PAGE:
Following the tragic end of her brief superhero career, Jessica Jones tries to rebuild her life as a private investigator, dealing with cases involving people with remarkable abilities in New York City.
When a sabotaged experiment gives him super strength and unbreakable skin, Luke Cage becomes a fugitive attempting to rebuild his life in Harlem and must soon confront his past and fight a battle for the heart of his city.
Spoiled billionaire playboy Oliver Queen is missing and presumed dead when his yacht is lost at sea. He returns five years later a changed man, determined to clean up the city as a hooded vigilante armed with a bow.
In 1946, Peggy Carter is relegated to secretarial duties in the Strategic Scientific Reserve (SSR). When Howard Stark is accused of treason, he secretly recruits Peggy to clear his name with the help of his butler, Edwin Jarvis.
As a child Matt Murdock was blinded by a chemical spill in a freak accident. Instead of limiting him it gave him superhuman senses that enabled him to see the world in a unique and powerful way. Now he uses these powers to deliver justice, not only as a lawyer in his own law firm, but also as vigilante at night, stalking the streets of Hell's Kitchen as Daredevil, the man without fear. Written by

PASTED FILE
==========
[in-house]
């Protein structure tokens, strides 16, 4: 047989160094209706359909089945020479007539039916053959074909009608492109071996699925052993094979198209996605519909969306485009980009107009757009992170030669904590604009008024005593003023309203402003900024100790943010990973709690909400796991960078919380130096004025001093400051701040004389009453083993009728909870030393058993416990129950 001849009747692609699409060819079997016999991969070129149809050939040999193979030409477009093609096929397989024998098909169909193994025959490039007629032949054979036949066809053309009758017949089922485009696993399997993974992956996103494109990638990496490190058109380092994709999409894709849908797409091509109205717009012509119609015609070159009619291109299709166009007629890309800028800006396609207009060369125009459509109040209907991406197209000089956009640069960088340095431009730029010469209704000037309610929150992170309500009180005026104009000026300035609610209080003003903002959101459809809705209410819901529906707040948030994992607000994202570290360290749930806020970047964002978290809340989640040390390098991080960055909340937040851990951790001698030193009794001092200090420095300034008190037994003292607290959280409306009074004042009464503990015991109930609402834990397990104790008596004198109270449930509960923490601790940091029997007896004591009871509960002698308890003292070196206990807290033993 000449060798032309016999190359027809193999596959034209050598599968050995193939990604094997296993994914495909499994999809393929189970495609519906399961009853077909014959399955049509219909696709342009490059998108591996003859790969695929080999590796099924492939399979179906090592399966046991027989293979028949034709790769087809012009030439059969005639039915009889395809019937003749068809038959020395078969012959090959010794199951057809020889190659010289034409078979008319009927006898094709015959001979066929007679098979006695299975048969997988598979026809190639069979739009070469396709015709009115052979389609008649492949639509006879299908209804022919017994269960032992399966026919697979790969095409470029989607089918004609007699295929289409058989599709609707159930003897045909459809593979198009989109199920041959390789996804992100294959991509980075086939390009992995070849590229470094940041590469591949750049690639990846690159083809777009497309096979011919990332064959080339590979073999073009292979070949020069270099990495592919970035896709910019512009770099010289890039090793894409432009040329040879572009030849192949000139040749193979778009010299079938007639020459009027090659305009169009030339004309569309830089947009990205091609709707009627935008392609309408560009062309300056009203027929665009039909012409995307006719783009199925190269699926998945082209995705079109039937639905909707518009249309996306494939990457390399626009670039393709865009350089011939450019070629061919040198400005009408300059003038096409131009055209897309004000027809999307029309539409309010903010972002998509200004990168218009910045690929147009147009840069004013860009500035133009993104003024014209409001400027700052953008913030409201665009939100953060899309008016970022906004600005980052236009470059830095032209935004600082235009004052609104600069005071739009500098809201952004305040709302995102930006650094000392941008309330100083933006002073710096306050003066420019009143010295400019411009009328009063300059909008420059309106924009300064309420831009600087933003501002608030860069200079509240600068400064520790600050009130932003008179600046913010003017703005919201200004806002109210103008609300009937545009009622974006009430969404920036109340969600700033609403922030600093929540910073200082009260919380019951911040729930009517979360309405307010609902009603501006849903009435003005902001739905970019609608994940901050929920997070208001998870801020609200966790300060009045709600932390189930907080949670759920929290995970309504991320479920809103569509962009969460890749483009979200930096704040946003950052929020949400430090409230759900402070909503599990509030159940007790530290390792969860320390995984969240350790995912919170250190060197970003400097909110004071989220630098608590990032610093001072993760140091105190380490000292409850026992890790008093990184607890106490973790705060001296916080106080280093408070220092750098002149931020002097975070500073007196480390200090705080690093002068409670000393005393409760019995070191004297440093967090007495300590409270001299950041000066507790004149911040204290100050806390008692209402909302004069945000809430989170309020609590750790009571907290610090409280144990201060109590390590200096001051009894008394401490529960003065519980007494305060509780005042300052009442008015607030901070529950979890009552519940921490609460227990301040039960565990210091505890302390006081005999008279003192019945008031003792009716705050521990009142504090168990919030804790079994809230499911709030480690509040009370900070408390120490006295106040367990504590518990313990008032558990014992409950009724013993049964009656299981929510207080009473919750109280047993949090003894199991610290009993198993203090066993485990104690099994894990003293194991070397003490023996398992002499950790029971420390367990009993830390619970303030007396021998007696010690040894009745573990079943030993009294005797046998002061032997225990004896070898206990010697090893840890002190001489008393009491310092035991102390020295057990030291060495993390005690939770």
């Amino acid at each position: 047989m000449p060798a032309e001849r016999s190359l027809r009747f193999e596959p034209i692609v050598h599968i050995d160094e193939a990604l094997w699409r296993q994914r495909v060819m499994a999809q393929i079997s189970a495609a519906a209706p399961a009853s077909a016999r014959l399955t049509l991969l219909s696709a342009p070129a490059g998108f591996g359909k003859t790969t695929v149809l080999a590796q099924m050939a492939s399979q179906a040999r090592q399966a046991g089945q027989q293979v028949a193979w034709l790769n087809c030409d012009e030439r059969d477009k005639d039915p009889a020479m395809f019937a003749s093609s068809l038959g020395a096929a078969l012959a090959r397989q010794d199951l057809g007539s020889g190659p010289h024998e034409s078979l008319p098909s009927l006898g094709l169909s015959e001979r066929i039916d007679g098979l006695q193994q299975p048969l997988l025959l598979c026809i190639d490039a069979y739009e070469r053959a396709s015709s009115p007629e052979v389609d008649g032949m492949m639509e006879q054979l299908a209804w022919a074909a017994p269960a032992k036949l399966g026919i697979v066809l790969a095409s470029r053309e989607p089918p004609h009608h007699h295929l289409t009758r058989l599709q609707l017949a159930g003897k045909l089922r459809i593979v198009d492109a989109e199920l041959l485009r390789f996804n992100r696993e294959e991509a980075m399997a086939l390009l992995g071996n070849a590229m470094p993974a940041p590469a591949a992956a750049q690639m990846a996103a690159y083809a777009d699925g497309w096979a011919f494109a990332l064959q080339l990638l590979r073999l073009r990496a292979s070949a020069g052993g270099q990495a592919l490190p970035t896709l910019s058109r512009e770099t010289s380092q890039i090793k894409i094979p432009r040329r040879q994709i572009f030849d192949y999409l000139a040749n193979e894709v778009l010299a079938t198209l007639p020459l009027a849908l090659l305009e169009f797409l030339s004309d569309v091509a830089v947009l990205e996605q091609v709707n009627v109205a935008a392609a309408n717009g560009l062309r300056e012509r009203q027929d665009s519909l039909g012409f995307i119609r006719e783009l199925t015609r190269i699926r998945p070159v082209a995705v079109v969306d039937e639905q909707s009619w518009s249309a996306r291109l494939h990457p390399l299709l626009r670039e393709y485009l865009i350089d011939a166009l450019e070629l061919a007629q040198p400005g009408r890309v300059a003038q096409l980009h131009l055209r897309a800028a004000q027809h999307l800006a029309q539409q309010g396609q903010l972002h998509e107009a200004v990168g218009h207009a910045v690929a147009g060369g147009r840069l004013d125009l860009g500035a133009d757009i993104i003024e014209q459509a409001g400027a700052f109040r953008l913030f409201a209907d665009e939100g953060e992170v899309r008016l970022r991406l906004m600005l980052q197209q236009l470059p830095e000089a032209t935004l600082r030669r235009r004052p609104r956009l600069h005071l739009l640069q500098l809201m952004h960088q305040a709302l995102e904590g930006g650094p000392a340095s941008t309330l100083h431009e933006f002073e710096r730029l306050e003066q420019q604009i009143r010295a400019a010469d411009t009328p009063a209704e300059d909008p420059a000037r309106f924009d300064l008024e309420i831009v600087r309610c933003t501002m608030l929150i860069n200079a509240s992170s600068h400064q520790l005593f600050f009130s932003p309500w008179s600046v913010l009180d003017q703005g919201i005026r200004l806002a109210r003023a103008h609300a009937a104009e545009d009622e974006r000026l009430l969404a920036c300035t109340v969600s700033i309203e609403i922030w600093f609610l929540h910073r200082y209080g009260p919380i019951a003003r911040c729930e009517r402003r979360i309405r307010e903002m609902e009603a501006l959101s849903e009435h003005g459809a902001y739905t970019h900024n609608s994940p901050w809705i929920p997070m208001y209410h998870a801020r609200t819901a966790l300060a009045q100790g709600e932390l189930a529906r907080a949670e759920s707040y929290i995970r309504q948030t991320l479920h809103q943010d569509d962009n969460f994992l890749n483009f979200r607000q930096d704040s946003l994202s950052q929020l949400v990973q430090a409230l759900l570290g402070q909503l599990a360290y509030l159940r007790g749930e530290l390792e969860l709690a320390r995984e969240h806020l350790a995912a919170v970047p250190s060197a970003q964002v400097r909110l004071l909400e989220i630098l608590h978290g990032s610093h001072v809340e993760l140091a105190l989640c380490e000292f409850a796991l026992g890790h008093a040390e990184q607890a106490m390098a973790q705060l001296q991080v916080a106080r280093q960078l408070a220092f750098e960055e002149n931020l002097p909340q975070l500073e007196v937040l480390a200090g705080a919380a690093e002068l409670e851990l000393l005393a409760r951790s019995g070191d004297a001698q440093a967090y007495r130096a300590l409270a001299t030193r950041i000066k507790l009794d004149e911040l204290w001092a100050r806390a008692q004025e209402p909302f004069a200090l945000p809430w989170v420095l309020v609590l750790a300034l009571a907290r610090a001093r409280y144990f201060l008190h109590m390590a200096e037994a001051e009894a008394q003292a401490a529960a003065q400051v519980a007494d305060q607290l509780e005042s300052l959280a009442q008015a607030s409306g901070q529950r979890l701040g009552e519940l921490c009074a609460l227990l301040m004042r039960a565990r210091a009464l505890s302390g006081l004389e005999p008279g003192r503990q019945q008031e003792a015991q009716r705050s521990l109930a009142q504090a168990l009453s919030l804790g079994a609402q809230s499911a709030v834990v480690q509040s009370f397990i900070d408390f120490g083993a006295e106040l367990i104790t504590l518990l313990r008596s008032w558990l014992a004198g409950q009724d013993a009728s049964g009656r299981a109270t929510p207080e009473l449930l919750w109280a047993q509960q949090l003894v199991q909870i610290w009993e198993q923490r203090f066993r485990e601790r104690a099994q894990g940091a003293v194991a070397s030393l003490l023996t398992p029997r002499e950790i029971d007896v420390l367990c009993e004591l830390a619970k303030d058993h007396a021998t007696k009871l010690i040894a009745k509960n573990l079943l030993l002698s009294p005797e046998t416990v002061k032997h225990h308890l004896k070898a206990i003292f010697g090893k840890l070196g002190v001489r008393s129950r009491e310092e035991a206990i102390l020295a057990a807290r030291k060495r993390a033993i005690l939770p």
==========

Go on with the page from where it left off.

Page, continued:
One of the best live action comic book adaptations of all time.
Daredevil is the kind of show that, even when taken out of context, is still a great piece of work. Even if Marvel wasn't associated with this at all, Daredevil would still be one of the best crime/vigilante dramas out there. It's just great storytelling elevated by its superhero backdrop, with classic characters like Wilson Fisk and The Punisher butting heads with Matt Murdock through insanely choreographed fight sequences (the best in Marvel history) in the dark, gritty streets of Hell's Kitchen. Daredevil shows the grimier side of Marvel for sure, not quite as disturbing as Jessica Jones, but there's a fair share of graphic imagery. It's never gratuitous, though. The violence is real and raw, and you believe the wounds Daredevil gets in his numerous altercations, painfully so. Every little detail is accounted for, from the functionality of Foggy and Matt's lawyer firm to the martial arts techniques used in the many mind-blowingly impressive fight scenes. It all works so well; the writing is sharp, sometimes slow and brooding but it always pays off, and it's character-driven without delving into soap opera territory like many comic book shows do (though the Elektra storyline comes close).
Wilson Fisk is one of the best villains to come out of Marvel live action universe, played to perfection by Vincent D'Onofrio. The acting all around is top-notch. Charlie Cox gives a convincing performance of the blind lawyer vigilante, and Jon Bernthal as the Punisher is superb. You begin to care about every character though, even the antagonists. Frank Castle is a written as a fully fleshed out person - he does what he does for a reason that's very personal to him, and you understand why and you care. Even Foggy and Karen, who I didn't care much for in season 1, grew on me by season 2 and I really came to like some of their arcs.
The first four episodes of season 2 might be the best stretch of comic book episodes put to screen, ever. It's unbelievable. Seeing that alone should sell you on the show (but you should most certainly start with season 1). Daredevil is just something you have to experience if you're a comic book fan, or an action fan, or a fan of quality television. It's that good.
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